This is a modelling guide to help you get started simulating Piezoelectric Micromachined Ultrasonic Transducers (PMUTs) in OnScale. In this initial example you will be shown how to get the membrane displacement a basic 2D PMUT model created using the symbol language.
It is useful to use parametric simulation when designing PMUTs because the structure of the device effects many performance aspects. Doing so allows designers to optimise their design for key performance characteristics.
In this design study, we simulate a 2D PMUT to analyse the effect of AlN thickness and Substrate thickness on the maximum membrane displacement.
What is symbol?: Check out these articles to get more familiar with OnScale's scripting language symbol.
A 2D Axi-symmetric PMUT with water load. The PMUT consists of a thin Aluminium Nitride (AlN) diaphragm sandwiched between two Molybdenum electrodes formed on a Silicon substrate.
Download and Open the Model
OnScale Input Files have the file extension *.flxinp. To open the downloaded file:
- Open OnScale
- Select Analyst Mode
- Select the Menu button in the top left of the application
- Select Open
Preview model is used to view the geometry dimensions and material assignment of a model to ensure the script is correct. To preview a model, select the Preview Model icon in the Home tab of the application ribbon.
Note: Preview model will display data from any grph commands that come before the prcs command. If you have more than one grph command, you can cycle through the graphics by continuously selecting Preview Model. To close the preview, select Stop Preview.
Run Model on Cloud
To run the model on the cloud, select the Run on Cloud button in the Home tab of the application and follow these steps:
- Set End Value of piezo_thk to 2e-6
- Set number of Simulations of piezo_thk to 10
- Set End Value of subs_rad to 2.3e-5
- Set number of Simulations of subs_rad to 10
- Select Estimate
- Select Run
- From the Home tab, select the Storage icon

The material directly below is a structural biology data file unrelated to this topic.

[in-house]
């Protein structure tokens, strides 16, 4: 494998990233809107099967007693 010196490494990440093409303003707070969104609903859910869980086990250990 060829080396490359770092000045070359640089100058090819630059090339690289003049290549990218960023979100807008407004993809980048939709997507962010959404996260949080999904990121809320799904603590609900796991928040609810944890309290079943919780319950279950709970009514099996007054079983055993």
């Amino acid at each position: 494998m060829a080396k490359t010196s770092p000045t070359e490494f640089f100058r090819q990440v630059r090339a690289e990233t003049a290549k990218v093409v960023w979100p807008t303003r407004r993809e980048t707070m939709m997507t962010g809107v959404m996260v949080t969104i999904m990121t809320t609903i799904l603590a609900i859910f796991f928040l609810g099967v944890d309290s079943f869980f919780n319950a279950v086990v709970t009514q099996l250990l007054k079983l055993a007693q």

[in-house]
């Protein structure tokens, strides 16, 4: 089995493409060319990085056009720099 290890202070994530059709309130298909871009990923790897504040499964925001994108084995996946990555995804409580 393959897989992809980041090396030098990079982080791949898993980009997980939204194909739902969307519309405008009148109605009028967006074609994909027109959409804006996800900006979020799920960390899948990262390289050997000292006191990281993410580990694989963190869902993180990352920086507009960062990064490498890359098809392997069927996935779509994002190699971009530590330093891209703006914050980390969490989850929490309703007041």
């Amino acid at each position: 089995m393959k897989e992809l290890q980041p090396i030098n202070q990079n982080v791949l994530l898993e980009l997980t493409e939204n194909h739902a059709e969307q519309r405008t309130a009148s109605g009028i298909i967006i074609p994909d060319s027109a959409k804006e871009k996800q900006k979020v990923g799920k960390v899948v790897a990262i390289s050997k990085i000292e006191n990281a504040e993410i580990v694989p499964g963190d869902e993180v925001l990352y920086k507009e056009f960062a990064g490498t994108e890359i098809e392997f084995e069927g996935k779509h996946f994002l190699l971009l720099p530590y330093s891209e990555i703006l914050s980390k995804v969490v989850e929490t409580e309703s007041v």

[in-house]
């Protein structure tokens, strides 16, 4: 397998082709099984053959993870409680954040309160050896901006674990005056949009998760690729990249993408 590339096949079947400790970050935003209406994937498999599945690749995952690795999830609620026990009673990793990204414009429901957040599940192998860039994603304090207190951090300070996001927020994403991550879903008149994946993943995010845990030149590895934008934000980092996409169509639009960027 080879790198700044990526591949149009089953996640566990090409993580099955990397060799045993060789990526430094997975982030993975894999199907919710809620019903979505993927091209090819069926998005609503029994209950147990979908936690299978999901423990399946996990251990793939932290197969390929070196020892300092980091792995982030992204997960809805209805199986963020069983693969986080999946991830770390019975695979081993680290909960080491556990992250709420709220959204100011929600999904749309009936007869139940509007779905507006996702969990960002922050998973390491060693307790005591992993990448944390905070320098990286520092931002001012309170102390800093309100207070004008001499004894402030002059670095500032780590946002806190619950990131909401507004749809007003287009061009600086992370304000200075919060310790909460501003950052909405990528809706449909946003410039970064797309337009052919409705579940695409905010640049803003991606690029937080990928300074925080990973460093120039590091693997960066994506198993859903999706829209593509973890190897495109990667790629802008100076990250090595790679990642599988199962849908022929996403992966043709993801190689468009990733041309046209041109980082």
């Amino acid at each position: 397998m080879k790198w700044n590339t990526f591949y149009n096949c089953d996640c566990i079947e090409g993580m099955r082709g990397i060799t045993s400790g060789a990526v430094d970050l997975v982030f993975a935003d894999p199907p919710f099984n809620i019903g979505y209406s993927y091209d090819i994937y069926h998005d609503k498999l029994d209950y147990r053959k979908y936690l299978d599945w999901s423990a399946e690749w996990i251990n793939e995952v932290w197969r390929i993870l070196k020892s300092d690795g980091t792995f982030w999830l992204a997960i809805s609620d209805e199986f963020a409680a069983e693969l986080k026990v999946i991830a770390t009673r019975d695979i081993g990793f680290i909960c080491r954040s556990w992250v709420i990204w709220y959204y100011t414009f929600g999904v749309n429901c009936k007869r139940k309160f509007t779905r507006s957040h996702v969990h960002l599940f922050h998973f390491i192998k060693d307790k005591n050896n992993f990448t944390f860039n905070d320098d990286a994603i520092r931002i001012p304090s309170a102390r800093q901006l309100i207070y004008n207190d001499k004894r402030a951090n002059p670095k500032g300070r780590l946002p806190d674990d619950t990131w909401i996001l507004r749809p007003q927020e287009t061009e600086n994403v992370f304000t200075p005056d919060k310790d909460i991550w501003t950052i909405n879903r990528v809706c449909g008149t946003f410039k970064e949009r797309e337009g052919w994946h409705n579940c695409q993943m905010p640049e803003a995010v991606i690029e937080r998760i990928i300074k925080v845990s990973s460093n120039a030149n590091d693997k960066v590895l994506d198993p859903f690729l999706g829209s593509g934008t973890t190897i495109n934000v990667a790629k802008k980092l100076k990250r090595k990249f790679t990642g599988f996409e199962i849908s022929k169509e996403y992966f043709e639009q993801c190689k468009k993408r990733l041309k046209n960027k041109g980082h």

- Select the Refresh icon to refresh storage
- Select the Job Name from the dropdown menu
- Select the Download button
- Select Download All
Choose a directory to download the results to. These results will be stored in the folder: PMUT_2D-YYYYMMDD-HHMMSS\ where YYYYMMDD-HHMMSS is the current date and time and X is the Simulation number.
Switch to Post Processor
Post Processor is a suite of tools used to visualise and analyse output data generated from OnScale simulations. Switch to Post Post Processor.
What kind of analysis can I do in Post Processor? Find out here.
To plot the Y-displacement at the central surface of the membrane in some simulations, follow these steps:
- In File Explorer, navigate to the download directory, expand folder Simulation 10 and double click the file 'PMUT_2D.flxhst' to open it
- Repeat Step 1 for files in Simulation 20, 30 and 40
- In the Home tab, select Configure Viewport > 2_1
- Select top viewport by left clicking inside window
- In Results Manager, double click the first displacement curve ydsp to plot it and from the Home tab select FFT Record
- Repeat Step 5 for the second, third and fourth curves
- In top viewport, click on plot legend and name the curves
- piezo_thk=100 nm
- piezo_thk = 111 nm
- piezo_thk = 122 nm
- piezo_thk = 133 nm
- Select bottom viewport by left clicking inside window
- In Results Manager, double click on the first ydsp.ma to plot the frequency domain y-displacement magnitude data
- Repeat Step 9 for second, third and fourth data curves
- Repeat Step 7 for bottom viewport
Dealing with large data-sets is really simple using code based processing packages such as MATLAB. To analyse the maximum membrane displacement for every design we have created a MATLAB script.
- Navigate to the directory which the MATLAB Files where downloaded to
- Right click the MATLAB Files folder and select Extract All > Extract
- Open the MATLAB Files folder and copy the contents into the PMUT_2D-YYYYMMDD-HHMMSS directory where all of the simulation folders are
- Open MaxDisp.m in MATLAB
- Select Run
Note: If you don't have MATLAB, similar results can be displayed using Octave, Python etc.
Simulate a Full 3D PMUT